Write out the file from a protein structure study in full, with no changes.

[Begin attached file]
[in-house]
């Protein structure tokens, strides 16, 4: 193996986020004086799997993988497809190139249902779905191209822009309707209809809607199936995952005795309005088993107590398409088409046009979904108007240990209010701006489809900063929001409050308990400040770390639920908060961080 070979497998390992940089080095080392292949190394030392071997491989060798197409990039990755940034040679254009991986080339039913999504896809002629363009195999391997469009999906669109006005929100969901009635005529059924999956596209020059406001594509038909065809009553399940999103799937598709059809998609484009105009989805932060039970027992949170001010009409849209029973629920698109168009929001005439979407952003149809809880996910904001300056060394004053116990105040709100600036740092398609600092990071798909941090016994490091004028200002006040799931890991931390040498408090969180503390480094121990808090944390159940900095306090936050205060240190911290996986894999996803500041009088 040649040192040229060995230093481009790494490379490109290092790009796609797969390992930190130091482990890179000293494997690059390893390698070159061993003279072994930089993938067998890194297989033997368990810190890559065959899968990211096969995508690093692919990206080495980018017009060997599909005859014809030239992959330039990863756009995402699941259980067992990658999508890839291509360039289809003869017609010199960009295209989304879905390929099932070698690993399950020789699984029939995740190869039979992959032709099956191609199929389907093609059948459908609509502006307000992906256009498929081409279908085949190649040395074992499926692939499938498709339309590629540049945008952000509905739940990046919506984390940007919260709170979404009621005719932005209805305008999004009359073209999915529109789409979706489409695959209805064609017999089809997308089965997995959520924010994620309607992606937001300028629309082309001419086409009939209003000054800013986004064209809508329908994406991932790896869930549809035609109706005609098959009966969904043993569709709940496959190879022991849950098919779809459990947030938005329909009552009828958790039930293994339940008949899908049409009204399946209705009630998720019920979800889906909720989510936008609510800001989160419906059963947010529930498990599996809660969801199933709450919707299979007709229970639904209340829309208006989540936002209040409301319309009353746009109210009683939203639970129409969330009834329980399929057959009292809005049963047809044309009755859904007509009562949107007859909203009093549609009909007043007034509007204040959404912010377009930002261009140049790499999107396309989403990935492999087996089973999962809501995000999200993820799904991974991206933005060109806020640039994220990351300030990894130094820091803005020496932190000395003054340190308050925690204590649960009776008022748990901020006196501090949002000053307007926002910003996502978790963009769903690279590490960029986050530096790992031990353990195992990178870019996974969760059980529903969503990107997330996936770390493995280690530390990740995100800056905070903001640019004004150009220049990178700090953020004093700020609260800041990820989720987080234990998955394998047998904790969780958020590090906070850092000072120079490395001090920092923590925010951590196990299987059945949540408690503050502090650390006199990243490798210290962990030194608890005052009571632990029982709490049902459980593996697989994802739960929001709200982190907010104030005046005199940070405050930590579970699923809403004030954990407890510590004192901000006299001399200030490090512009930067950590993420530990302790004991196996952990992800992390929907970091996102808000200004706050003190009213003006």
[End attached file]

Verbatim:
[in-house]
């Protein structure tokens, strides 16, 4: 193996986020004086799997993988497809190139249902779905191209822009309707209809809607199936995952005795309005088993107590398409088409046009979904108007240990209010701006489809900063929001409050308990400040770390639920908060961080 070979497998390992940089080095080392292949190394030392071997491989060798197409990039990755940034040679254009991986080339039913999504896809002629363009195999391997469009999906669109006005929100969901009635005529059924999956596209020059406001594509038909065809009553399940999103799937598709059809998609484009105009989805932060039970027992949170001010009409849209029973629920698109168009929001005439979407952003149809809880996910904001300056060394004053116990105040709100600036740092398609600092990071798909941090016994490091004028200002006040799931890991931390040498408090969180503390480094121990808090944390159940900095306090936050205060240190911290996986894999996803500041009088 040649040192040229060995230093481009790494490379490109290092790009796609797969390992930190130091482990890179000293494997690059390893390698070159061993003279072994930089993938067998890194297989033997368990810190890559065959899968990211096969995508690093692919990206080495980018017009060997599909005859014809030239992959330039990863756009995402699941259980067992990658999508890839291509360039289809003869017609010199960009295209989304879905390929099932070698690993399950020789699984029939995740190869039979992959032709099956191609199929389907093609059948459908609509502006307000992906256009498929081409279908085949190649040395074992499926692939499938498709339309590629540049945008952000509905739940990046919506984390940007919260709170979404009621005719932005209805305008999004009359073209999915529109789409979706489409695959209805064609017999089809997308089965997995959520924010994620309607992606937001300028629309082309001419086409009939209003000054800013986004064209809508329908994406991932790896869930549809035609109706005609098959009966969904043993569709709940496959190879022991849950098919779809459990947030938005329909009552009828958790039930293994339940008949899908049409009204399946209705009630998720019920979800889906909720989510936008609510800001989160419906059963947010529930498990599996809660969801199933709450919707299979007709229970639904209340829309208006989540936002209040409301319309009353746009109210009683939203639970129409969330009834329980399929057959009292809005049963047809044309009755859904007509009562949107007859909203009093549609009909007043007034509007204040959404912010377009930002261009140049790499999107396309989403990935492999087996089973999962809501995000999200993820799904991974991206933005060109806020640039994220990351300030990894130094820091803005020496932190000395003054340190308050925690204590649960009776008022748990901020006196501090949002000053307007926002910003996502978790963009769903690279590490960029986050530096790992031990353990195992990178870019996974969760059980529903969503990107997330996936770390493995280690530390990740995100800056905070903001640019004004150009220049990178700090953020004093700020609260800041990820989720987080234990998955394998047998904790969780958020590090906070850092000072120079490395001090920092923590925010951590196990299987059945949540408690503050502090650390006199990243490798210290962990030194608890005052009571632990029982709490049902459980593996697989994802739960929001709200982190907010104030005046005199940070405050930590579970699923809403004030954990407890510590004192901000006299001399200030490090512009930067950590993420530990302790004991196996952990992800992390929907970091996102808000200004706050003190009213003006």